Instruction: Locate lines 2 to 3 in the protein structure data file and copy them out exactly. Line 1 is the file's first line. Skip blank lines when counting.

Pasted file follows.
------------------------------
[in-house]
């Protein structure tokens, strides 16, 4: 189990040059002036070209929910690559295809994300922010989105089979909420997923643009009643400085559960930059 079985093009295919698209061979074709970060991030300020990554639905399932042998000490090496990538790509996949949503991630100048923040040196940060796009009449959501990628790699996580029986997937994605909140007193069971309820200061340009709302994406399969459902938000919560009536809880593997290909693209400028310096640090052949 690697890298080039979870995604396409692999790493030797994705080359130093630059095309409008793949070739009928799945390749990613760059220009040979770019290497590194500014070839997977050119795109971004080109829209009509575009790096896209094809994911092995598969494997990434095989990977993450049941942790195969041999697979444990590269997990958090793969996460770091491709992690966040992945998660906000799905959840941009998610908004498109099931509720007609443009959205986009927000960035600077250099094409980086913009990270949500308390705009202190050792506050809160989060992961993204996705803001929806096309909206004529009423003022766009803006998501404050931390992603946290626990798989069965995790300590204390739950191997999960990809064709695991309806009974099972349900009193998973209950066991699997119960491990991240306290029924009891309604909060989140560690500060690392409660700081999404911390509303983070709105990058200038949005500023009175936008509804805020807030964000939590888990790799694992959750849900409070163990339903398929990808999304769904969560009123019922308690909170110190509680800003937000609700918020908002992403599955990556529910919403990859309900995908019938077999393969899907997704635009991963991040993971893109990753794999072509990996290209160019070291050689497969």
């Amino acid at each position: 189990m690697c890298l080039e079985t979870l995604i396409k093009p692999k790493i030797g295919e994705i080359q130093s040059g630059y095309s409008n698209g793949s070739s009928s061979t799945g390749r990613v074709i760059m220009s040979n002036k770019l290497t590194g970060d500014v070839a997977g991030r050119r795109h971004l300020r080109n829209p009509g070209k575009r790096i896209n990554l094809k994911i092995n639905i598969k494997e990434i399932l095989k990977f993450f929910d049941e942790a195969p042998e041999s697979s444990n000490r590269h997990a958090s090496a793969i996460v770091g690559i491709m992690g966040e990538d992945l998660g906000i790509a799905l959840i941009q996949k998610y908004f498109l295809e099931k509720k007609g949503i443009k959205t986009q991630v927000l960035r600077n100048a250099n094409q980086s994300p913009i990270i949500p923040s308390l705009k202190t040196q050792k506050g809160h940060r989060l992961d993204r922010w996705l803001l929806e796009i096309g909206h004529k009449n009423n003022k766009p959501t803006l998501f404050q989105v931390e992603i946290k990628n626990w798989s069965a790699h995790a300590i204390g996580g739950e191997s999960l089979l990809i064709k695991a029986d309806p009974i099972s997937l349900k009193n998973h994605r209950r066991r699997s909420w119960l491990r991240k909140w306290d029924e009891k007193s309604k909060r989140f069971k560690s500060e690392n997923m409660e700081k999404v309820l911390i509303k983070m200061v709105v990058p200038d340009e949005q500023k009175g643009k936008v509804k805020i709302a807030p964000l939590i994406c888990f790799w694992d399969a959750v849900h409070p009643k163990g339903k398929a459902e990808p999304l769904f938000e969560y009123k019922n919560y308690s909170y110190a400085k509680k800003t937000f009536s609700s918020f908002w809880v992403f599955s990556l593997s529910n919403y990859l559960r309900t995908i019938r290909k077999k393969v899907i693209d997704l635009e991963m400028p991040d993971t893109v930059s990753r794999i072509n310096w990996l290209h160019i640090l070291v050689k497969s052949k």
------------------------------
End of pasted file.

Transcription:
């Protein structure tokens, strides 16, 4: 189990040059002036070209929910690559295809994300922010989105089979909420997923643009009643400085559960930059 079985093009295919698209061979074709970060991030300020990554639905399932042998000490090496990538790509996949949503991630100048923040040196940060796009009449959501990628790699996580029986997937994605909140007193069971309820200061340009709302994406399969459902938000919560009536809880593997290909693209400028310096640090052949 690697890298080039979870995604396409692999790493030797994705080359130093630059095309409008793949070739009928799945390749990613760059220009040979770019290497590194500014070839997977050119795109971004080109829209009509575009790096896209094809994911092995598969494997990434095989990977993450049941942790195969041999697979444990590269997990958090793969996460770091491709992690966040992945998660906000799905959840941009998610908004498109099931509720007609443009959205986009927000960035600077250099094409980086913009990270949500308390705009202190050792506050809160989060992961993204996705803001929806096309909206004529009423003022766009803006998501404050931390992603946290626990798989069965995790300590204390739950191997999960990809064709695991309806009974099972349900009193998973209950066991699997119960491990991240306290029924009891309604909060989140560690500060690392409660700081999404911390509303983070709105990058200038949005500023009175936008509804805020807030964000939590888990790799694992959750849900409070163990339903398929990808999304769904969560009123019922308690909170110190509680800003937000609700918020908002992403599955990556529910919403990859309900995908019938077999393969899907997704635009991963991040993971893109990753794999072509990996290209160019070291050689497969």
């Amino acid at each position: 189990m690697c890298l080039e079985t979870l995604i396409k093009p692999k790493i030797g295919e994705i080359q130093s040059g630059y095309s409008n698209g793949s070739s009928s061979t799945g390749r990613v074709i760059m220009s040979n002036k770019l290497t590194g970060d500014v070839a997977g991030r050119r795109h971004l300020r080109n829209p009509g070209k575009r790096i896209n990554l094809k994911i092995n639905i598969k494997e990434i399932l095989k990977f993450f929910d049941e942790a195969p042998e041999s697979s444990n000490r590269h997990a958090s090496a793969i996460v770091g690559i491709m992690g966040e990538d992945l998660g906000i790509a799905l959840i941009q996949k998610y908004f498109l295809e099931k509720k007609g949503i443009k959205t986009q991630v927000l960035r600077n100048a250099n094409q980086s994300p913009i990270i949500p923040s308390l705009k202190t040196q050792k506050g809160h940060r989060l992961d993204r922010w996705l803001l929806e796009i096309g909206h004529k009449n009423n003022k766009p959501t803006l998501f404050q989105v931390e992603i946290k990628n626990w798989s069965a790699h995790a300590i204390g996580g739950e191997s999960l089979l990809i064709k695991a029986d309806p009974i099972s997937l349900k009193n998973h994605r209950r066991r699997s909420w119960l491990r991240k909140w306290d029924e009891k007193s309604k909060r989140f069971k560690s500060e690392n997923m409660e700081k999404v309820l911390i509303k983070m200061v709105v990058p200038d340009e949005q500023k009175g643009k936008v509804k805020i709302a807030p964000l939590i994406c888990f790799w694992d399969a959750v849900h409070p009643k163990g339903k398929a459902e990808p999304l769904f938000e969560y009123k019922n919560y308690s909170y110190a400085k509680k800003t937000f009536s609700s918020f908002w809880v992403f599955s990556l593997s529910n919403y990859l559960r309900t995908i019938r290909k077999k393969v899907i693209d997704l635009e991963m400028p991040d993971t893109v930059s990753r794999i072509n310096w990996l290209h160019i640090l070291v050689k497969s052949k």